2. Saimin – thin, wheat, egg noodles in broth, sometimes with vegetables, a bit of egg ,and pork
  3. Dry Mein – cooked saimin or ramen noodles, then sauteed in oil

Because of the considerable Asian influence in Hawai’i since the middle of the 20th century, noodle dishes have become a staple in island dining. At any gathering, large or small, you will see at least one of these noodle dishes next to a large pot of white rice.


And now, on to our Top Three classic delicacies in the “grab and go” category, delicious snacks for visitors and locals alike.  

Spam Musubi (spam moo-soo-bee) – Spam Musubi had its birth in Hawai’i during World War II. Because of the high-calorie content (1080 calories per can) and the long shelf life (three years), Spam dishes were the perfect rations for troops everywhere.

After the war, a surplus of Spam filtered out to the civilians. And then, the Japanese snack called onigiri* was paired with Spam to create the ubiquitous snack we now call Spam Musubi. Nowadays, you can find Spam Musubi almost everywhere, including Gas Stations. The Hawaiian Power Bar!

Hawaiian Shave Ice – Unlike its sister, the snow cone, which is made with crushed ice, Hawaiian Shave Ice is made with just that: shaved ice. So much better! A large block of ice is shaved to create white ice mixed with small water particles. It is the consistency of snow, fine and fluffy.  This texture holds the flavors of the syrup so that each bite is onolicious.

Speaking of flavors…

Shave ice has all the classic flavors, but we encourage you to try tropical fruit flavors like guava, lilikoi*, coconut cream, li hing mui*, mango or lychee.  And of course, if you are brave enough to step outside the flavor box, Shave Ice with Red Bean Topping.  It’s delicious!

So, what is li hing mui, you ask? 

The history of li hing mui and umeboshi* is a whole blog in itself.  In a nutshell, we are talking about dried, salted plums. These plums came to Hawai’i thanks to the Chinese (li hing mui) and the Japanese (umeboshi).  As the snacks evolved, local people began to include other fruits, such as mango and pineapple, in the drying and salting process. Eventually, the process included salty and sweet varieties of dried fruits.  

Over time, the salted, dried snacks were all grouped together and called crack seed in Hawai’i. 

Now, there is even a dried, salted plum powder that you can put in a smoothie or around the rim of a margarita glass! 

You can find crack seed snacks packaged individually in a drug store or market, or you can even pop into a whole store specializing in Crack Seed and pick up an assortment.  Their flavor is very unique, and many have called it addictive. Some people never leave their homes without a bag of crack seed stashed away for a “quick fix!”

We’ve had our Loco Moco breakfast, our Plate Lunch, and a few snacks along the way. What shall we have for dinner? Maybe a little poke and Dry Mein?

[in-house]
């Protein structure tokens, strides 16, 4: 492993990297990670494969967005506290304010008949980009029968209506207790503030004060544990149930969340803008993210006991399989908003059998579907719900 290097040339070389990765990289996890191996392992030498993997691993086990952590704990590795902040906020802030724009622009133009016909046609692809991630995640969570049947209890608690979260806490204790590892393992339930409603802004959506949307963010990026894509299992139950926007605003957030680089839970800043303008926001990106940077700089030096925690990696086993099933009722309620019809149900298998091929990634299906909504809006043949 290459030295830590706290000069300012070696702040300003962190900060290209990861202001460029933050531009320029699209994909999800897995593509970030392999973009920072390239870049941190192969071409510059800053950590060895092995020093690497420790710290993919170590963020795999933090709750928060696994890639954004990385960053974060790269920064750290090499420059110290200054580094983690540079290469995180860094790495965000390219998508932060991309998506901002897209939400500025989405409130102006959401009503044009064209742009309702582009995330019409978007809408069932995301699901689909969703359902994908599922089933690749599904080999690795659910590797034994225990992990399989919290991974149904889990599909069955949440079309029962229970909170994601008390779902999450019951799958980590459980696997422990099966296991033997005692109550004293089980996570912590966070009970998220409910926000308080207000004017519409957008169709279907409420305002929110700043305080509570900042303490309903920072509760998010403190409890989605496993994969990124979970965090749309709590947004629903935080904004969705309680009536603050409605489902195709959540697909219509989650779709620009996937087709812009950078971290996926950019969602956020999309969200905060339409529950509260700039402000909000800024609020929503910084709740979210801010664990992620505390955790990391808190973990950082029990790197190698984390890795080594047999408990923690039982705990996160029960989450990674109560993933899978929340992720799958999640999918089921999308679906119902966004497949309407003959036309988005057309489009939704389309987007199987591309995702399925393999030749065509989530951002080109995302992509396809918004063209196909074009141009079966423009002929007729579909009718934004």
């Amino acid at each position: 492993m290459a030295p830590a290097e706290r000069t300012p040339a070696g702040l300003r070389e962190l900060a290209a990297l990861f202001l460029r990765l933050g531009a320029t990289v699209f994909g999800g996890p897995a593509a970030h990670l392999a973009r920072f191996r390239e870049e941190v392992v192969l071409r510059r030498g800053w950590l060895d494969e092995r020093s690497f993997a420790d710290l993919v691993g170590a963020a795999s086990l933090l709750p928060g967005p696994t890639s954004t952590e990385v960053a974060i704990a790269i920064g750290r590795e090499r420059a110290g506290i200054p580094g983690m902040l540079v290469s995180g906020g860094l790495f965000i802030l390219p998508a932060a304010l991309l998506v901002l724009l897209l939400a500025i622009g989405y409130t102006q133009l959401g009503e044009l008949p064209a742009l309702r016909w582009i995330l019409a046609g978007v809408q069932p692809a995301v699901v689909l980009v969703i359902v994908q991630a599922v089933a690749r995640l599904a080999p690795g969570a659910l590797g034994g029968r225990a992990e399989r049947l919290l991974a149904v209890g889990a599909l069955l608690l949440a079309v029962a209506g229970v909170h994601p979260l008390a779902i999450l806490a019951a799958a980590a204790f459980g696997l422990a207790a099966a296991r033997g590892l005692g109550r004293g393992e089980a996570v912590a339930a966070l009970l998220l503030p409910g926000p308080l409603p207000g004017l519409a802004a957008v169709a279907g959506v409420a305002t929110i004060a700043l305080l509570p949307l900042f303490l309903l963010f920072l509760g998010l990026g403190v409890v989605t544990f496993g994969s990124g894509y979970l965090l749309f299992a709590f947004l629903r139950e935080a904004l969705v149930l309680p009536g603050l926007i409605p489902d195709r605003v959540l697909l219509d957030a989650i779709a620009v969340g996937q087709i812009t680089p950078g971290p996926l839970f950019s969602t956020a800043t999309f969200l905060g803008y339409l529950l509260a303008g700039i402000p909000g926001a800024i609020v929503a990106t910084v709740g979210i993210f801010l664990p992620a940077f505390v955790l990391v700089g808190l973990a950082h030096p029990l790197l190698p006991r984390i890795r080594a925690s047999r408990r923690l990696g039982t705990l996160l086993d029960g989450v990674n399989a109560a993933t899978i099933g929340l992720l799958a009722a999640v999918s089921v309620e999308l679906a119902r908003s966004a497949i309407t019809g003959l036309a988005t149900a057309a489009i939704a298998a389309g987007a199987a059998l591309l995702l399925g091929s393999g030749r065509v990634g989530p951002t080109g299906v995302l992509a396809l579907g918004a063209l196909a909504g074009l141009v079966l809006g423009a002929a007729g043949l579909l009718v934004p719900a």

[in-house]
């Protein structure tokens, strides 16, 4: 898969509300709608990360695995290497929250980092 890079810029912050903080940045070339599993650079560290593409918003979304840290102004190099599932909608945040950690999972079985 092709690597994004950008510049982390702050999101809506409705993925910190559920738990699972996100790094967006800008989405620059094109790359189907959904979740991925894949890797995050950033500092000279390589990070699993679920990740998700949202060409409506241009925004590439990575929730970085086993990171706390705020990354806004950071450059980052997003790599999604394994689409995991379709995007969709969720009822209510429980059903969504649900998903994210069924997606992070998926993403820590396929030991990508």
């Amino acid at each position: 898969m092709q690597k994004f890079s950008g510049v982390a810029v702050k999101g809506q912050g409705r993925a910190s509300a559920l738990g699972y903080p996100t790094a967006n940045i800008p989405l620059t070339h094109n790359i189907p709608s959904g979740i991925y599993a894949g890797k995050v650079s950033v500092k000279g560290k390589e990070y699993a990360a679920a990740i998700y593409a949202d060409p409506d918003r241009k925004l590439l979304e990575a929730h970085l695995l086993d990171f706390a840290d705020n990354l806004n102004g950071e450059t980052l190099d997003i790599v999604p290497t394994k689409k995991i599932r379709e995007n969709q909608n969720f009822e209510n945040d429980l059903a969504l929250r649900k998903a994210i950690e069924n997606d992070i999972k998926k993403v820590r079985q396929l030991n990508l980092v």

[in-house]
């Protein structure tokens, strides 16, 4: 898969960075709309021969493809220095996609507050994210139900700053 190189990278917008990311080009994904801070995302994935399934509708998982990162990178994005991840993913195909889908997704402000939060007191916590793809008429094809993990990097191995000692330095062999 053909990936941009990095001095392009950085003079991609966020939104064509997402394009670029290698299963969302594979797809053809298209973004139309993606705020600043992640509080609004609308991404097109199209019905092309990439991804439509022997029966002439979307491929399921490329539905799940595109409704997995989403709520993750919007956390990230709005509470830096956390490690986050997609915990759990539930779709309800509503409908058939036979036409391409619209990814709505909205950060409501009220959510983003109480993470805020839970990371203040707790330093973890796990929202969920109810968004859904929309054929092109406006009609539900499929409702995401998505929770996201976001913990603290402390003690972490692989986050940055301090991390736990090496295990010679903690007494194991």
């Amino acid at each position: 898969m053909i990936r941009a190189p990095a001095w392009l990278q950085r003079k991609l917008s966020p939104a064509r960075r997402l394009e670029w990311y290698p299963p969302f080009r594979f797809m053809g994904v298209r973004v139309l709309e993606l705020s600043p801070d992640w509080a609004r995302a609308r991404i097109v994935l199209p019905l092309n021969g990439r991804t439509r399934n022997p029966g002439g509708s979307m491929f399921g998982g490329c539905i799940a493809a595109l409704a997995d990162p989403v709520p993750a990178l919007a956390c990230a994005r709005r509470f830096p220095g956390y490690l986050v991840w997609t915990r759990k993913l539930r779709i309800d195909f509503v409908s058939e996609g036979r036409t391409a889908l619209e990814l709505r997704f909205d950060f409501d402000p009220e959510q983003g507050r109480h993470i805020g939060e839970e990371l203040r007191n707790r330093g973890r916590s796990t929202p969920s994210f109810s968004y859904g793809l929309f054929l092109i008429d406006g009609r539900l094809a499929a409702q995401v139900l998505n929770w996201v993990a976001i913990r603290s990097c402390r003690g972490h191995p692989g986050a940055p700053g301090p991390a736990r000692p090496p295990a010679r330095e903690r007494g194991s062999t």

Be sure you try all these unique flavors and textures on your next visit and discover the Hawaiian “Foodie Paradise!” You won’t regret it!


When the people born and raised here in Hawai’i leave home, like anyone, they will miss their local delights

When there is no nearby source for Ono Grindz, islanders away from home depend on care packages. The package is going to have many of the non-perishable delicacies mentioned in this blog. Or, when relatives come to visit their Hawaiian family or friends on the mainland, they will bring some of the fresh goodies in their suitcases (especially Spam Musubi).

Along with the fresh items will be a gorgeous, fragrant lei*. But most importantly, they will bring their Aloha. And, that is the best food there is!

Writing and graphic creation by Sugandha Ferro Black

GLOSSARY* of Hawaiian Words

Brok da Mout – So good you can’t speak, your mouth is broken

He’e – Octopus

Inamona – ground kukui* nuts

Kanak Attack – pidgin for feeling lazy after eating too much food.  “Brah, I wen eat too much food.”

Kukui – a tree, also known as candlenut, because the oil from the nuts was used to light the way

Lei – necklace of flowers presented upon arriving or leaving Hawai’i as a symbol of affection

Li Hing Mui – salted dry plum

Lilikoi – Passion Fruit

Limu – edible seaweed

Mainland – Island reference to the North America, particularly the USA

Onigiri – Japanese snack where rice is compacted and wrapped in nori, a black seaweed paper

Ono – delicious -OR- Ono – a fish called wahoo, related to the king mackerel

Ono Grindz – delicious food – Ono is delicious; to “grind” – to eat. “Grindz” what you are eating, or grinding in your mouth

Onolicious – Super delicious

Pau – finished, over, done

Tobiko – flying fish roe

*Please keep in mind that all Hawaiian Words have many meanings. The meanings we share here are the specific translations for the words as they pertain to this particular blog’s subject matter.




Photos courtesy of paid-for or free sources unless otherwise noted.

Li Hing Mui Shave Ice | © CC BY 3.0 Nesnad/Wiki, Crack Seed Store | © CC BY-ND 2.0 Joel/Flickr